Part One in a Series
Whether you’re a new or experienced speaker, presenter, or video/podcast broadcaster, you’re a business owner — promotion is key to more work and earnings. You shouldn’t assume the event planner can’t or won’t promote your presentation. Having said that, you also shouldn’t assume they know how you want to be promoted, either.
I’ve spent time over the past two weeks (mid-late April 2022) helping Toastmasters District 3 improve their visibility on both their Facebook and Instagram pages. Their Annual Spring Conference is May 20-21, 2022, and they wanted to draw more awareness and attention to their in-person and virtual presenters.
What I found both interesting and shocking is that some of the photos sent to us were both low-resolution AND small in size; in this group, the size ranged from 200px X 200px to 450px X 400px. Not awful, you might think, unless you post it directly to social media; then, because the platforms are programmed this way, when you post the small size the platform will size it up to the optimum size for that platform. In the case of Facebook, as of today’s post this size is now 940px X 788px.
Now THAT’S a real problem!
Why Is This A Problem?
I’ve posted in several articles you should start with the largest possible size and a high-resolution format. Why? By not doing this, you are:
- running a large risk your photo will become very pixelated (choppy-looking), and I guarantee THIS WILL HAPPEN;
- limiting your event planner’s or marketing director’s ability to effectively market you;
- assuming YOU know better how to market yourself for this event vs. the event planner or marketing director;
- risking the audience’s belief that you didn’t care about your appearance and maybe your presentation isn’t all that great = low to zero attendance.
No matter how good your breakfast or lunchtime fare for your presentation is, you CANNOT escape the optic in bullet #4. Visuals and behavior go hand-in-hand. By not controlling the visual appearance, you can nearly guarantee the behavior is to not attend.
What If The Graphics Suck?
Honestly, you can only do so much to control how everything looks and sounds for your marketing when someone else is promoting you, especially as a speaker. You certainly don’t want the reputation of a control freak — that will make it harder to land jobs when word gets out you’re difficult to work with!
By emailing the event planner or marketing director your highest resolution photo at a large enough pixel size, you significantly minimize the risk of looking like you didn’t care. How the event planner or marketing director put the visual together is up to their branding guidelines and size requirements; that’s out of your control, so don’t sweat it.
In the case of one of these presenters, there had an issue with verbiage. Nothing hugely wrong, but it wasn’t well-received, either. I’ll cover that in the next article as well as a few tips to minimize any potential issues that may conflict with your own marketing.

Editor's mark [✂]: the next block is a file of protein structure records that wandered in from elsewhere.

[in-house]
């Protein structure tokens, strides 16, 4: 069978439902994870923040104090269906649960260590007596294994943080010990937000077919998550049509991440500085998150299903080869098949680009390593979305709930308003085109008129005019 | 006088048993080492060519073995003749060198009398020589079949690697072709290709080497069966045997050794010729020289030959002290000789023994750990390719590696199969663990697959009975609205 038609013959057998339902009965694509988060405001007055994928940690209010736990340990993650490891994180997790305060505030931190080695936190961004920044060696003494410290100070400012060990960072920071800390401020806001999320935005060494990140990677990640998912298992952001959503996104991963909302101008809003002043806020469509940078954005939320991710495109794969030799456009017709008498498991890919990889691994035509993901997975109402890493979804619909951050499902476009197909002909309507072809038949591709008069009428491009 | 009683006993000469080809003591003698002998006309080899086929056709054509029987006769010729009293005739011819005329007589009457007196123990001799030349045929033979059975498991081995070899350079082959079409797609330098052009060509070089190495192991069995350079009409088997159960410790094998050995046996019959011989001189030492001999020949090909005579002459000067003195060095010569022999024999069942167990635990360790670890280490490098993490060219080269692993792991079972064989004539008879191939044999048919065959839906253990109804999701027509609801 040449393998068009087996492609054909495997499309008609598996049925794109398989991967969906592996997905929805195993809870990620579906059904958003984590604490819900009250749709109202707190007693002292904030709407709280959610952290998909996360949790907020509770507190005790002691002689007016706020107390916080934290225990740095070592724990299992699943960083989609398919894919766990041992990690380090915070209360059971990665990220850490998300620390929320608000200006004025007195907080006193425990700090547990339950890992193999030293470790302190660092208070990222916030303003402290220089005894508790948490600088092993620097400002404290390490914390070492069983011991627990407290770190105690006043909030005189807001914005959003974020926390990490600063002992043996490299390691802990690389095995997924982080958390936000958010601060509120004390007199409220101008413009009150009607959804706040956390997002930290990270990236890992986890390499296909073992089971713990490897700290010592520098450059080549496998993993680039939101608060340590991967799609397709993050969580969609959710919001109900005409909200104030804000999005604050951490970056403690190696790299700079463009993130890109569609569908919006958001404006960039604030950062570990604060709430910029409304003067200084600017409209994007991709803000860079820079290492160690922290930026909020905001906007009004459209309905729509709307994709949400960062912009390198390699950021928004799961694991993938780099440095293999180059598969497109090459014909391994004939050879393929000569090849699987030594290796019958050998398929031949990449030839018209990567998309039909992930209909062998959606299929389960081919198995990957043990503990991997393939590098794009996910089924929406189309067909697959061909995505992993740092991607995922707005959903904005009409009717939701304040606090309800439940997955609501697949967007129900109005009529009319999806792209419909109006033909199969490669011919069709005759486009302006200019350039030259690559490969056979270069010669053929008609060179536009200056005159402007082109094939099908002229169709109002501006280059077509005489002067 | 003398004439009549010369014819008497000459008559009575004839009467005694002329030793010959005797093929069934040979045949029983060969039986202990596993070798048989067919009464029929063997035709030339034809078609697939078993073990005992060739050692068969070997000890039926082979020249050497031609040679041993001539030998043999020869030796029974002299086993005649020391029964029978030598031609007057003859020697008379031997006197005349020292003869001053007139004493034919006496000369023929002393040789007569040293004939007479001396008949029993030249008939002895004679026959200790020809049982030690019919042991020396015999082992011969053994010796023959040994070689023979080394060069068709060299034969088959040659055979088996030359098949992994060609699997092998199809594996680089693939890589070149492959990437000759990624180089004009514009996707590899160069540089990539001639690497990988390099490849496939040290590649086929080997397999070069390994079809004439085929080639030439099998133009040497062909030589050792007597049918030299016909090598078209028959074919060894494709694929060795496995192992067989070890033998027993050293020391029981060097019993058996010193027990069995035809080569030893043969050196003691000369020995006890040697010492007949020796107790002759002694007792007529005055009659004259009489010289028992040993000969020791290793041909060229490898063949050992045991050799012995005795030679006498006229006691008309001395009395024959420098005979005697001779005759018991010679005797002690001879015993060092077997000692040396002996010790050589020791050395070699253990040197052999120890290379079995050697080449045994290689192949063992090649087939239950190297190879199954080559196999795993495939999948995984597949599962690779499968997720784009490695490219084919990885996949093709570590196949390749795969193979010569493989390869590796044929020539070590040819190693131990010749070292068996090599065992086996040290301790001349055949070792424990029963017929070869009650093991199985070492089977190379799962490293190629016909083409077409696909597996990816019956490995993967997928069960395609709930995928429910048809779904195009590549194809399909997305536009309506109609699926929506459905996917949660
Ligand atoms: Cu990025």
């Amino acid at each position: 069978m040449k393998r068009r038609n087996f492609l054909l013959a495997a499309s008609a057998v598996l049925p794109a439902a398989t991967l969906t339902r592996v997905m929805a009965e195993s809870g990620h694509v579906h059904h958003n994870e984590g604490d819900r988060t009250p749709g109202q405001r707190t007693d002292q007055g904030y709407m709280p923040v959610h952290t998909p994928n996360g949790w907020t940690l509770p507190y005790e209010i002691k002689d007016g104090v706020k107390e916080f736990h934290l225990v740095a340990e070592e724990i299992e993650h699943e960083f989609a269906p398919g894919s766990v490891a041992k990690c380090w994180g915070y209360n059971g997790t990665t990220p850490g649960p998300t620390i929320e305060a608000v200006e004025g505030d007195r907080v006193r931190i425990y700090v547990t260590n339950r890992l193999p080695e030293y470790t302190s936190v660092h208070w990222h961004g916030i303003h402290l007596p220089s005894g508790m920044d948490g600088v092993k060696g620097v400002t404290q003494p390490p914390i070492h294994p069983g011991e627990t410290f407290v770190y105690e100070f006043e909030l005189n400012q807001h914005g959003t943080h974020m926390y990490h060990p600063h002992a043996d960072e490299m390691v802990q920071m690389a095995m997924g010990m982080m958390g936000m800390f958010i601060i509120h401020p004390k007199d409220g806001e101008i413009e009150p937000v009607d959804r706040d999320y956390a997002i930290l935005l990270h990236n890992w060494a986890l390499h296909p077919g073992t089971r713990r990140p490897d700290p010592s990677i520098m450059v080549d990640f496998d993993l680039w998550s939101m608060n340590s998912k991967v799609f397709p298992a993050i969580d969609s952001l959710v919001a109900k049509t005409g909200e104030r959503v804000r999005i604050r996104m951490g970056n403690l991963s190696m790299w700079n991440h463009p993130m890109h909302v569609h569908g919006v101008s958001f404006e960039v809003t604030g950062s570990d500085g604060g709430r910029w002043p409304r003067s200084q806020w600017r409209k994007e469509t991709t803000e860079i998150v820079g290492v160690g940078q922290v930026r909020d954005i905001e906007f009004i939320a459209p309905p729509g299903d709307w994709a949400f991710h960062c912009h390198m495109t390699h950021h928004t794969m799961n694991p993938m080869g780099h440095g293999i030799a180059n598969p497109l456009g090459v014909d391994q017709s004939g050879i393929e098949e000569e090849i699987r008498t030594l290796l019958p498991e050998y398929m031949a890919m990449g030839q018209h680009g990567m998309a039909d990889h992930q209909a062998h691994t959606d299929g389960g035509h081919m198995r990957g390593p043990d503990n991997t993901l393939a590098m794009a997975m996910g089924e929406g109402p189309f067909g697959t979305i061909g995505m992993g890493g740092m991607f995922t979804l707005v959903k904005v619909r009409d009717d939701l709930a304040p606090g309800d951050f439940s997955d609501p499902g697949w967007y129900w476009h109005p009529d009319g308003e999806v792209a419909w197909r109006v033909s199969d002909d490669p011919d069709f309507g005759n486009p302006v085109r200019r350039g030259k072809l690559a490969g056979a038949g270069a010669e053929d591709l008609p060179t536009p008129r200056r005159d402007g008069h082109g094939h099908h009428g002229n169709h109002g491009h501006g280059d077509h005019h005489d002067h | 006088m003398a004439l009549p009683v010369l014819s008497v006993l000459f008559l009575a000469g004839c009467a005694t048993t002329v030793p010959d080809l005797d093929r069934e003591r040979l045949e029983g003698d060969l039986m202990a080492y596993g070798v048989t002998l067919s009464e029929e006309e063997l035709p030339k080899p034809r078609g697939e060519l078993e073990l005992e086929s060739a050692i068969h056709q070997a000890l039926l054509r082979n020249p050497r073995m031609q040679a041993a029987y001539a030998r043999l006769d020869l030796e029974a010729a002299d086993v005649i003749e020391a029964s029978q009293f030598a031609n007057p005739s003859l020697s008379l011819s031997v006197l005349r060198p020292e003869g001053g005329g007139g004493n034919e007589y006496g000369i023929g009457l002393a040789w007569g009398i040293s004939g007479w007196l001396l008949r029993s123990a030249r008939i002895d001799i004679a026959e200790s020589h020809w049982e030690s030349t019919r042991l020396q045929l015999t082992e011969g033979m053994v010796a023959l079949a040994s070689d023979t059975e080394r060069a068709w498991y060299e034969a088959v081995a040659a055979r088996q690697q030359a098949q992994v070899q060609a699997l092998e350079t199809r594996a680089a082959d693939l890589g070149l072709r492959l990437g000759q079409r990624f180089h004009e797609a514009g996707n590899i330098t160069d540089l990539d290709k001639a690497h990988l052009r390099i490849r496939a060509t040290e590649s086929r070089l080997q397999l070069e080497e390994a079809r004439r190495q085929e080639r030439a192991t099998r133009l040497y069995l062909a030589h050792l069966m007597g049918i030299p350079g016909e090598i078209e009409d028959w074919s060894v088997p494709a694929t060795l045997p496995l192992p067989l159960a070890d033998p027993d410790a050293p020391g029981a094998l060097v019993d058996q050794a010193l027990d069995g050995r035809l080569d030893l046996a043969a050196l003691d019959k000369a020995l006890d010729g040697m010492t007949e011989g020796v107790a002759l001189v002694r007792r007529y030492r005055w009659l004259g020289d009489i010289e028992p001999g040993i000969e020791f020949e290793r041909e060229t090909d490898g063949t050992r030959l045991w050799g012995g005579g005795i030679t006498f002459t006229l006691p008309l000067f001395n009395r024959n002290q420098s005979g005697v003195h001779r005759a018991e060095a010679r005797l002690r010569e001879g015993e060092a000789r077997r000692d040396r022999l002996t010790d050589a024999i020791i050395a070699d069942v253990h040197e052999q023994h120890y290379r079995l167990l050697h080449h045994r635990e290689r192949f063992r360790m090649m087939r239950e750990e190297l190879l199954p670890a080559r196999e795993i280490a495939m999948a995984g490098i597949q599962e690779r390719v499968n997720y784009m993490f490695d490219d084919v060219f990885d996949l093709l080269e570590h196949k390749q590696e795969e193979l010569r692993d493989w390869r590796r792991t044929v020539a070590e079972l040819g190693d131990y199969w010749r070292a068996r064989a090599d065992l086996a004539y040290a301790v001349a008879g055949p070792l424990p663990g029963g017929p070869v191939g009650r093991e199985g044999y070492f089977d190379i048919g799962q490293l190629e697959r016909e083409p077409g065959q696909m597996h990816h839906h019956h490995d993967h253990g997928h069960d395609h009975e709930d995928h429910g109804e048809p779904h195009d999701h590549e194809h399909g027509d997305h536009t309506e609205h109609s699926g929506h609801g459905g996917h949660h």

Quick Tips For Visuals To Promote Your Presentation
- Head Shot #1. Never assume the event planner needs a certain size or resolution of your head shot. Ask. If they don’t know what they need, email a photo that’s high-resolution (300dpi) and at least 5” x 7”.
- Head Shot #2. Think of your head shot as a mug shot, similar to what you would see in a newspaper or magazine. Hire a professional to help you.
- Colors. You may not have any control over this at all. As stated above, colors and fonts largely depend on the branding guidelines of the organization. You absolutely can let them know what your preferences are, including secondary preferences, but please don’t be offended if the organization sends a polite “thank you but no thank you” note.
- Graphic Size. You may find your head shot is either much smaller or larger than you would have expected. Some organizations may make a “one size fits all” to use on as many of the social media platforms as possible without recreating the wheel, to save them time. Recently (around April 22nd) Facebook updated its optimum image post size to 940px X 788px. The event planner may or may not know this, and I wouldn’t assume they do. Working with the event planner or marketing director will help ensure the optimum image size is used on each platform.
- Platforms. What will the event planner use to promote your presentation? Inter-office email? Snail mail? Press/Media release? Social media? If this choice, which platforms? This can’t be taken for granted — you should know what kind of audience awareness they plan to generate to help you plan on your engagement. For example, if the event planner or marketing director tags your Facebook profile or page in their promotion post, you want to let them know which one (or neither) to tag and how. If you’re not on Facebook platform, they can’t tag you. Suppose they use a platform you’re unfamiliar with? You’ll want to find out what their audience demographics on that platform are.
- Introduction. A well-written introduction can raise your audience’s expectations and anticipation; a half-written introduction can lower your audience’s expectations and actually encourage them NOT to attend. Keep it in the first person with positive action words. Again, I’ll go into more detail in the next article.
An Easy Way To Create Graphics And Check Sizes
For some of our clients’ online visuals, I use Canva instead of Adobe. Canva keeps the sizes of the social media graphics up-to-date (they have the latest Facebook image post size!) so you don’t have to guess what’s going to change next. It also makes it super easy to share files I’ve made with our clients for review and approval.
Check back for additional articles on this topic. If you have a specific question regarding promotion, send it to us and we’ll include it in our next article.
Be strategic. Be visible. Be found.
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